Learning Virtual Soft Skills in COVID America

Working at any level of government requires a wide variety of soft-skills that are never taught in a classroom and have to be learned from interacting with people by working to solve problems to reach goals effectively. My internship with the Urban Redevelopment Authority this summer has been no exception. However, the virtual nature of the internship has changed the way through which I have used and built upon my existing soft skills. Typically when we think of “soft skills” we think of things that we use to be more successful while we interact with people in direct settings like offices or in classrooms, but when everyone is at home the way you use those soft skills change quite a bit.

One example of a soft skill that I have been able to develop through my internship experience this summer has been my communication skills, which I have had to alter to fit my virtual environment. In past positions I had become accustomed to learning the ropes for that position in person, through meetings and by asking questions of my co-workers around me, but when you are working from home this learning style doesn’t happen as easily. In this regard I have been able to learn how and when to effectively ask the important questions through texts and Microsoft teams messages, when to schedule longer meetings to solve problems, and when questions can wait until the next meeting. I think this also is indicative of how interacting on a team looks different in a virtual workplace overall because the open collaboration that I have become accustomed to in office settings is harder to organize, so each member of the team is able to specialize and take personal liberties on their tasks to eventually reconvene with the larger group. At the URA this summer I have definitely been able to learn more about how to make the most of those collaborative sessions and to make the most of my individual tasks before those sessions in order to work as a successful member of the team. Working remotely within a team it become clear how important it is to take advantage of every minute of the often limited amount of time that all team members have to get on a zoom or teams call together.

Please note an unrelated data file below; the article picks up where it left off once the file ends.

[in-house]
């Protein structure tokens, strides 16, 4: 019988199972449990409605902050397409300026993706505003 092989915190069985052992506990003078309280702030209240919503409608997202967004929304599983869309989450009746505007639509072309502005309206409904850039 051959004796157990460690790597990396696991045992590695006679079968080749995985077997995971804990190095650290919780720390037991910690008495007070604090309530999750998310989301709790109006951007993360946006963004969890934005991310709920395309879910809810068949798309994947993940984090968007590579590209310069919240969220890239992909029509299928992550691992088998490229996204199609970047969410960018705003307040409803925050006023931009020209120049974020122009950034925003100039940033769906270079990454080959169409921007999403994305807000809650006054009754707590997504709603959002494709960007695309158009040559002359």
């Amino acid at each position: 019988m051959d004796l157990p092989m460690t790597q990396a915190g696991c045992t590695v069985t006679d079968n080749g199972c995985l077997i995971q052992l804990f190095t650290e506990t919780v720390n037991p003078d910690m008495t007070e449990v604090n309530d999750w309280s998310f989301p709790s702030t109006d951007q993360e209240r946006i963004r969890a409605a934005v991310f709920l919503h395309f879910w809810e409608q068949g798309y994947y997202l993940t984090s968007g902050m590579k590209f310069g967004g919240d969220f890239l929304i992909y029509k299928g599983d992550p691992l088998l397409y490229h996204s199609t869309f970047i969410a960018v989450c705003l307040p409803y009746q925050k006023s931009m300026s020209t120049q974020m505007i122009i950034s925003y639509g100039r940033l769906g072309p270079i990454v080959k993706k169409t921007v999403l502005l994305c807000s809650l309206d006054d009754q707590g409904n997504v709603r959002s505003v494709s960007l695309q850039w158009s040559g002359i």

In regards to “technical” skills, this summer has given me many new technical skills that I may have never learned without being in a virtual workplace. The entirely virtual nature of working for the URA has required me to hone my computer skills immensely and has allowed me to put the data manipulation skills that I learned in my economics classes into practice every day. Being able to virtually convey all of the information and services that the URA typically is able to offer in-person has become a top priority for the organization. As government employees and constituents alike are largely staying in their homes, this has made traditional in-person interactions much more difficult and thus forced everyone to adapt. This has caused changes like the URA’s monthly public board meetings being moved to a zoom meeting format and the URA’s website  bulking up the information and resources that it provides virtually. I have been able to assist in the large task of creating virtual “dashboards” to provide updates regarding programs the URA offers that are simple and understandable to Pittsburgh government officials and constituents alike. This has required a honing of my skills using excel and other data platforms and an understanding of how to simply convey complex measurements through the software at our disposal, all of which will be invaluable in any future position I hold.